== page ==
Mobile device management (MDM) has always been the key feature of Windows Intune, which is available as a stand-alone cloud solution or a hybrid in combination with SCCM 2012. This feature, however, was also extended to Microsoft’s Enterprise Mobility Suite (EMS), bringing Azure Active Directory (AD) Premium and Azure Rights Management Services on board.
Understanding Microsoft’s Enterprise Mobility Suite
Let’s recap key features of each component before jumping into the latest announcements from Microsoft Ignite on EMS.
Microsoft Intune. Microsoft Intune provides key solutions for device and applications management. Microsoft Intune lets you manage Windows phones and tablets, iOS, and Android devices. In additional to mobile devices, it’s important to note that you can also manage devices that run the full Windows 7 or 8 operating system. Key features include inventory of installed hardware and software, deploying application packages, deploying software updates, and providing device and data security by using device and user policies.
Azure AD Premium. Azure AD is the identity and access management component in the Microsoft cloud. Most people know this out of the directory sync (DirSync) with Office 365, where your internal Active Directory domain user objects are synchronized to the cloud. Azure AD has also been extended with premium features, such as multi-factor authentication, security reports, access-control policies, and more. One of the most used features is Single Sign On (SSO) to more than 2,500 cloud applications, such as Dropbox for Business, Office 365, Twitter, Facebook, SalesForce, and more.
Azure Rights Management Services (RMS). By using Azure RMS, you can secure sensitive data and files by configuring access policies to certain types of data. Azure RMS works platform independent and can be configured in a cloud-only or on-premise setup. Not only does Azure RMS policies include files and data encryption, but these policies also prevent data leakage based on a combination of identity, authority, and security keys.
New Features Coming to Enterprise Mobility Suite
Now that you have a better understanding of EMS, let’s dive into announcements made about EMS at Microsoft Ignite.
Conditional access for the Outlook app. Intune will bring policies to control and restrict access to the Outlook app on any platform, based on device and compliance policies. Examples include control of copy and paste behavior between managed and non-managed applications. For example, copy and paste data from an Outlook email to a user’s personal note application won’t be allowed.
Azure AD Cloud App Discovery. I had the pleasure to play with this app, and this is something really cool! Whenever asking an organization’s IT department if they know if or what cloud applications end users are connecting to, the short answer is that they have no idea. By deploying the Azure AD Cloud App Discovery agent on your users’ devices, usage data is being centralized in an Azure portal, which clearly shows you the list of applications, number of users using a specific cloud application, and much more.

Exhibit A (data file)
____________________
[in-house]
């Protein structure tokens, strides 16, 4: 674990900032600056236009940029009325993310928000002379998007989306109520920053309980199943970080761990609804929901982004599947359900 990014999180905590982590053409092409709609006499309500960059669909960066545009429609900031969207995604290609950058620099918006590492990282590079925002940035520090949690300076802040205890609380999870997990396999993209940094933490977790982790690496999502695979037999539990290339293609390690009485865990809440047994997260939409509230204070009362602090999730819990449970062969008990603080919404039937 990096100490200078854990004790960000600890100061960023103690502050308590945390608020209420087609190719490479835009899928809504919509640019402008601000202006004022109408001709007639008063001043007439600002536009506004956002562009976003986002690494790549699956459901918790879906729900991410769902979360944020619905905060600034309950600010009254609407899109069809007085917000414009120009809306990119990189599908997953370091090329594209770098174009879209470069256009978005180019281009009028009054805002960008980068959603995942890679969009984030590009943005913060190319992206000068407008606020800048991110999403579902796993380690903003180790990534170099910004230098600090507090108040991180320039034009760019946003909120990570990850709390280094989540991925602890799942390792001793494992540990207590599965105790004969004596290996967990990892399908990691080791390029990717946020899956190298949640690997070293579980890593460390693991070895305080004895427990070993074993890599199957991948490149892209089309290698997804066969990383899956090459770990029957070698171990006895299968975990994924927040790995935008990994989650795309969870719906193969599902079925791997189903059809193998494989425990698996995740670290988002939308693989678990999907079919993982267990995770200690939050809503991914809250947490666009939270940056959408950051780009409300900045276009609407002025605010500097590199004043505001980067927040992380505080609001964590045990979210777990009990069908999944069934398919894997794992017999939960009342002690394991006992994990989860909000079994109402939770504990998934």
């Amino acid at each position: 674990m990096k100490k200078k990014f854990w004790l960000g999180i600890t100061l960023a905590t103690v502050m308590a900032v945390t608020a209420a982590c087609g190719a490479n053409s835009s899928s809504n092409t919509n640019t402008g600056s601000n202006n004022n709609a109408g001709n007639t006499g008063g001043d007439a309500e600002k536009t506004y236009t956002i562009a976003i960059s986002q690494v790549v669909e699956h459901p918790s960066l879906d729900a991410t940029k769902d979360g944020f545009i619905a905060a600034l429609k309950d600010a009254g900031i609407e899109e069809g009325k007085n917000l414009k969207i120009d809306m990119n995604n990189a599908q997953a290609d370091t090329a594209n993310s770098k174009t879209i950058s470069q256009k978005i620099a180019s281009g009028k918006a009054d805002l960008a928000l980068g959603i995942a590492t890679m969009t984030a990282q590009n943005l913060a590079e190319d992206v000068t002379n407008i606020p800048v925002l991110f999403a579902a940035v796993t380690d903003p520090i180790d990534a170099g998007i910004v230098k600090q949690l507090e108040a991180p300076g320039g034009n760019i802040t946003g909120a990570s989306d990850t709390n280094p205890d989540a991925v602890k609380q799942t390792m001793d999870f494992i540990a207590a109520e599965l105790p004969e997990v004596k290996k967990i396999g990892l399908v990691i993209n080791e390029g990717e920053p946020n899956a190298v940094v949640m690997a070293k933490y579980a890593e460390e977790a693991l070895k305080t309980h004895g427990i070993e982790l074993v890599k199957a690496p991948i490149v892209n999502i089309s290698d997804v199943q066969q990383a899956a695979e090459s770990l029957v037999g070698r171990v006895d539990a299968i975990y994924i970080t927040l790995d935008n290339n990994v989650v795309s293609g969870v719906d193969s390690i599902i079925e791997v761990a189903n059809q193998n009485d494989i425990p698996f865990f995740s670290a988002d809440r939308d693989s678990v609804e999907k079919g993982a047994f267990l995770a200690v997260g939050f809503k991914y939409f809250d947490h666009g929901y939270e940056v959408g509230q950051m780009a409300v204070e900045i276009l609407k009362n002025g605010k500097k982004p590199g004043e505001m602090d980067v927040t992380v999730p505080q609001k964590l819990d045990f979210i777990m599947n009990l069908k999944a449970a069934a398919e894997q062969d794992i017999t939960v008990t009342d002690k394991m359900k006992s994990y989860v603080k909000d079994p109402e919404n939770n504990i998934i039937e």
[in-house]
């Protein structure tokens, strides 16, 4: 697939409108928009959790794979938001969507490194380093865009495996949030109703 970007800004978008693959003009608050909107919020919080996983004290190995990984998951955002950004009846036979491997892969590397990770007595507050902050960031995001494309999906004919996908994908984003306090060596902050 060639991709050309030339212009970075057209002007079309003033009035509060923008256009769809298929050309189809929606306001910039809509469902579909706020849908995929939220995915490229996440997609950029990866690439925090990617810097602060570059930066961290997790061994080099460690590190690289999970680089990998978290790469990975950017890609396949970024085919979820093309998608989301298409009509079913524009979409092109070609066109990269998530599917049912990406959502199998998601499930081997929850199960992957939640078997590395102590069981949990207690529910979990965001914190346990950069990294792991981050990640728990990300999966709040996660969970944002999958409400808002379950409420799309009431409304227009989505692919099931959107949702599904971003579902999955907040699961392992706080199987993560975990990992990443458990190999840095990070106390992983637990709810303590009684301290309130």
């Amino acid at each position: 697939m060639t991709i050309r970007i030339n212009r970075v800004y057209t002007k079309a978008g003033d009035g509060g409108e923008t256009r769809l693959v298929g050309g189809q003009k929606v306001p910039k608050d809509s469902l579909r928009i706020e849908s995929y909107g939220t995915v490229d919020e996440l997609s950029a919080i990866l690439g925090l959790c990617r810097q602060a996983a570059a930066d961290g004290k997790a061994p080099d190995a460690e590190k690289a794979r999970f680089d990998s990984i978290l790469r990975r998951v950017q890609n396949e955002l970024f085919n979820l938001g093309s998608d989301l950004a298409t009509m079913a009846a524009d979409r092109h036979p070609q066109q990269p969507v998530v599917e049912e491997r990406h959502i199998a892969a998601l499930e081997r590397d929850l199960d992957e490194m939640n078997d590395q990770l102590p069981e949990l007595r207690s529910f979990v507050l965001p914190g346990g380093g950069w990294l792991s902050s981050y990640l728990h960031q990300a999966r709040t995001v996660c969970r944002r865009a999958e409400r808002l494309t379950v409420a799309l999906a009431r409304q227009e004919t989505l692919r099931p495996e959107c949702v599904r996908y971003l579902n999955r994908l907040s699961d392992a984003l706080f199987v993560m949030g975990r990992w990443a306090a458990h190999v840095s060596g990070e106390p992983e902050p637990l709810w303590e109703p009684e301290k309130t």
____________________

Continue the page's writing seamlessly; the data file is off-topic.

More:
Azure AD Premium Privileged Identity Management (PIM). By using Azure AD Premium PIM component, an organization can control the administrative privileges that are bound to cloud admin users. Think of restricting permanent access to the Azure portal, Office 365 Administrative Center, and alike. These features includes extensive configuration settings, dashboards, and detailed reports on administrative account usage.
Windows Intune supports Windows 10 (including Technical Preview). Although Windows 10 is not RTM-ed yet, Brad Anderson announced at Microsoft Ignite that there’s already support for the Windows 10 Technical Preview in Windows Intune. Also, I can tell you that the Windows Phone 10 preview also works fine!
Azure AD Premium Security Reports. Although Azure AD Premium has several security reports readily available, one of the cooler ones being demoed by Brad Anderson at Microsoft Ignite was one what he calls, “the impossible travel report.” This report shows login data from a user account from locations that are too far from each other from being possible within normal travel time, which tips off administrators that the user is sharing credentials.
Windows Update for Business. Windows Server Update Services (WSUS) has always been basic by only providing limited classification of updates and control on when updates get applied to machines. Windows Update for Business is changing that with Windows 10 and will provide more useful and granular business features. For example, there’s a new update ring that lets you define which devices receive updates first, and new maintenance windows lets you specific which updates should or should not be deployed. It is interesting to note that Windows Update for Business will remain free for both Windows Pro and Enterprise editions.
If you’re interested in learning more about these new EMS features, stay tuned for upcoming articles on the Petri IT Knowledgebase. Also, take a look at the Brad Anderson’s demo on EMS, which were made during the Microsoft Ignite keynote.
As always, I’d love to hear feedback, reactions, or questions that you might have in the article comments below.